Credit regulator probes shady property practice

2009-10-10 13:14

THE National Credit Regulator (NCR) is in the midst of a probe to uncover a reverse mortgage scheme that is stripping homeowners of their properties and turning them into tenants in their own homes.

Peter Setou, a senior manager at the NCR, said the regulator was working closely with the SA Police Service to get to the bottom of the practice, which allegedly involves mortgage originators and some lenders.

Setou declined to finger the lenders or say how many homeowners had fallen victim to the practice, which borders on downright fraud.

“This is one of the big investigations we are currently carrying out. It is a complex case but we are uncovering some very interesting stuff,” he said.

Setou said some “rogue elements” in the financial services industry were approaching over-indebted consumers to consolidate all their loans, which they aggregate into a single amount. They then offer a loan to the homeowner, which is used to clear all the other outstanding debts. The catch in the arrangement, which is embedded as fine print in the contracts, is that borrowers unwittingly sign over their homes to the lenders.

“The homeowners unknowingly sign over their homes and become tenants in their own houses. This problem is prevalent and we have identified it as a priority. The case is sensitive because it involves millions of rand,” said Setou.

Reverse mortgages are very popular in the United States. Under the reserve mortgage, the homeowner’s obligation to repay the loan is deferred until the owner dies, the home is sold, or the owner moves into an old-age home.

Sim Tshabalala, the chief executive of Standard Bank’s South African operations, said the lender does not provide reverse mortgages.

“We don’t do reverse mortgages whereby we advance loans to borrowers whose homes have been fully paid up, on the expectation that no repayments will be made until their estates are wound up,” Tshabalala said.

He added that Standard Bank would co-operate with the NCR’s probe.

This week, the NCR published a yearly report which showed that it had carried out 99 investigations to March this year, bringing to 326 the number of investigations it has conducted since its inception in 2006.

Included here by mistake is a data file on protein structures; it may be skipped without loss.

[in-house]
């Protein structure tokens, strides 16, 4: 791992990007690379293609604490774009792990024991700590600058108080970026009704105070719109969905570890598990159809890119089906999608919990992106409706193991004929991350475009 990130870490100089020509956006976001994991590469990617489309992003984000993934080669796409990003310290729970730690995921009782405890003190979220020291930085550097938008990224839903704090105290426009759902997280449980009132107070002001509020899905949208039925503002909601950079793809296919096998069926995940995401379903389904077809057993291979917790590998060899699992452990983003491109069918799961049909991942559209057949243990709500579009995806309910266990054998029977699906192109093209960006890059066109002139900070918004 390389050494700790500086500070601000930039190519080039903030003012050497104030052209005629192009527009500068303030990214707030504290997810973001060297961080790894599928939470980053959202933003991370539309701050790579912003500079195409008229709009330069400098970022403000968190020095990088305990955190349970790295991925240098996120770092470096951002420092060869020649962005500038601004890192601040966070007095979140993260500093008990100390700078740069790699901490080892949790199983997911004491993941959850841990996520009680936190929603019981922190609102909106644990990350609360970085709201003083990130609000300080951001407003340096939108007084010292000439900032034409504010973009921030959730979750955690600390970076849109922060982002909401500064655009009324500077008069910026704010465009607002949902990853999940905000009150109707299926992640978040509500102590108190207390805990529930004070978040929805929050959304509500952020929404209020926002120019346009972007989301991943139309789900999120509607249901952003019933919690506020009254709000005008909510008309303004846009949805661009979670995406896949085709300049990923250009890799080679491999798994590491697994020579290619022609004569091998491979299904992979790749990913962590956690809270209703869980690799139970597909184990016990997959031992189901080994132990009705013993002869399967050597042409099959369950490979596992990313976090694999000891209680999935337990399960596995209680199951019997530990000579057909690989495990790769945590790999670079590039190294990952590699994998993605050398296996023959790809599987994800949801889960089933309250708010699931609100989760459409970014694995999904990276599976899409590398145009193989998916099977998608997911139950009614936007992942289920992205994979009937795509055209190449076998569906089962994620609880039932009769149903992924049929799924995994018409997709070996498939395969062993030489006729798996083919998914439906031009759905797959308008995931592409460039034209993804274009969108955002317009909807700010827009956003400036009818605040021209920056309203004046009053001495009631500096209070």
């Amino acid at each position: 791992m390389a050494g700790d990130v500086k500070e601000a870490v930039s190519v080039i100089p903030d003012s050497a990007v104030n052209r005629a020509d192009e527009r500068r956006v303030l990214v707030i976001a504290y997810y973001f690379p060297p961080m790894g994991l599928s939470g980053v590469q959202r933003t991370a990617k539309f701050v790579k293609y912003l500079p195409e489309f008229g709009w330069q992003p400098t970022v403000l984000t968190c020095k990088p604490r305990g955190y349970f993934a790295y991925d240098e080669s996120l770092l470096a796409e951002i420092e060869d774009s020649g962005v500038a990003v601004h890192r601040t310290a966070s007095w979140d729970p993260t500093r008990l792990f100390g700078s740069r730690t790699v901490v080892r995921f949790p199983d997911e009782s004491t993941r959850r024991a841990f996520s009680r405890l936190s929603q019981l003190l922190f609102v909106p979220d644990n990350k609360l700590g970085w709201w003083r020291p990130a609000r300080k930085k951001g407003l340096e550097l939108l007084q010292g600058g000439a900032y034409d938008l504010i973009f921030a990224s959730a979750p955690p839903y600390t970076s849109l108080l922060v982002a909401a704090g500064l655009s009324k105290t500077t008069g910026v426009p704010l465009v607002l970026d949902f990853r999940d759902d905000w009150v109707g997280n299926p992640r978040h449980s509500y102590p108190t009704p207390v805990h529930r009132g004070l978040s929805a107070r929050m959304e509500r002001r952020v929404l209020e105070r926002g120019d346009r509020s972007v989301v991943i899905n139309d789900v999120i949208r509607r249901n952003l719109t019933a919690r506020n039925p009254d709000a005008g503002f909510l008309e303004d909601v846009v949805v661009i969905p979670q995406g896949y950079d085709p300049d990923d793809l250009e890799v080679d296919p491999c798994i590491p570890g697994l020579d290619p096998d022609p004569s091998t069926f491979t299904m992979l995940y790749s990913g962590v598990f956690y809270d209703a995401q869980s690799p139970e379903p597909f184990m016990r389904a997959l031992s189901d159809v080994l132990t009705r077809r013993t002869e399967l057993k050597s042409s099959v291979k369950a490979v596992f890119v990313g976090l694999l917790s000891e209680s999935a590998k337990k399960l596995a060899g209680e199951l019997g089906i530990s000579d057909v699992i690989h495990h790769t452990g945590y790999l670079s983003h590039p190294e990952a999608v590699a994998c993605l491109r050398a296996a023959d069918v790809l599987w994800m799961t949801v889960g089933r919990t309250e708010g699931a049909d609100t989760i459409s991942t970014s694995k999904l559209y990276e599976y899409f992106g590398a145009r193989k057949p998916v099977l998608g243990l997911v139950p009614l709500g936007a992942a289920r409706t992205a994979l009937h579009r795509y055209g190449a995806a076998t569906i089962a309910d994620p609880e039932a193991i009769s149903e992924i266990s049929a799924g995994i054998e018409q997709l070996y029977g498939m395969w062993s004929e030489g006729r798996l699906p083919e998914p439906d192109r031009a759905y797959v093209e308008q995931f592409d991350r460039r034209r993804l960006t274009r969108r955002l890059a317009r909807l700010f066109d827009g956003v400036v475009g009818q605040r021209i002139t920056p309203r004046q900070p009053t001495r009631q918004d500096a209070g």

The investigations by the NCR are far-ranging and cover issues such as:

Failure by debt counsellors to adhere to prescribed time limits or charging excessive fee charges; various obstructions by credit providers and payment defaults by payment distribution agencies.

The retention of bank cards, saving books, pension cards or identity documents.

Pre-agreement quotes and disclosures which do not permit consumers to correctly compare costs of different credit providers and come to an informed decision; and

Loan splitting by lenders who want to take advantage of exemptions that permit higher interest rate charges.

The NCR launched an investigation that led to the arrest of three lenders in North West who had contravened the National Credit Act (NCA) by withholding consumer bank cards, bank books and ID books, and bank card PIN numbers. These lenders had kept these items to force borrowers to cough up.

The regulator cancelled the registration of Northern Cape credit provider Frabert, trading as Cash Wise, for a similar offence. The lender had a loan book of R3.1 million and 9 900 borrowers.

The NCR also went after credit provider Chatspare Financial Services for committing loan-splitting and granting loans against life policies. The lender was ordered to pay back R1.3 million to affected consumers.

Loan splitting was widespread before the NCA was introduced in June 2007.

Prior to the phasing in of the act under the Usury Act Exemption Notice legislation, microlenders could charge whatever interest rate they chose, sometimes up to 100% on loans of up to R10 000.

If a consumer had borrowed R20 000, the lenders would split the loan into two R10 000s in order to benefit from the exemption notice, which allowed them to charge obscene interest rates.

Although the NCA has put an end to this practice, borrowers who took these loans prior to 2007 are still haunted by the greed of the old loan sharks. In the yearly report, NCR chief executive Gabriel Davel raised concerns about the pace at which debt counselling was being implemented in South Africa.

A legal wrangle between debt counsellors, the banks, and the NCR has stifled the process, resulting in only 6 000 of the 112 000 debt counselling and debt restructuring matters going through the magistrates’ courts.

Banks have been accused by the NCR of stalling the court process by arguing that magistrates had no authority to hear debt review cases involving loans of more than R100 000. Many car owners and home owners owe banks amounts greater than R100 000. The High Court has since ruled that the NCA allow magistrates to rule on debt restructuring regardless of the loan amounts.

South African consumers owe credit providers about R1.12 trillion in household debt.

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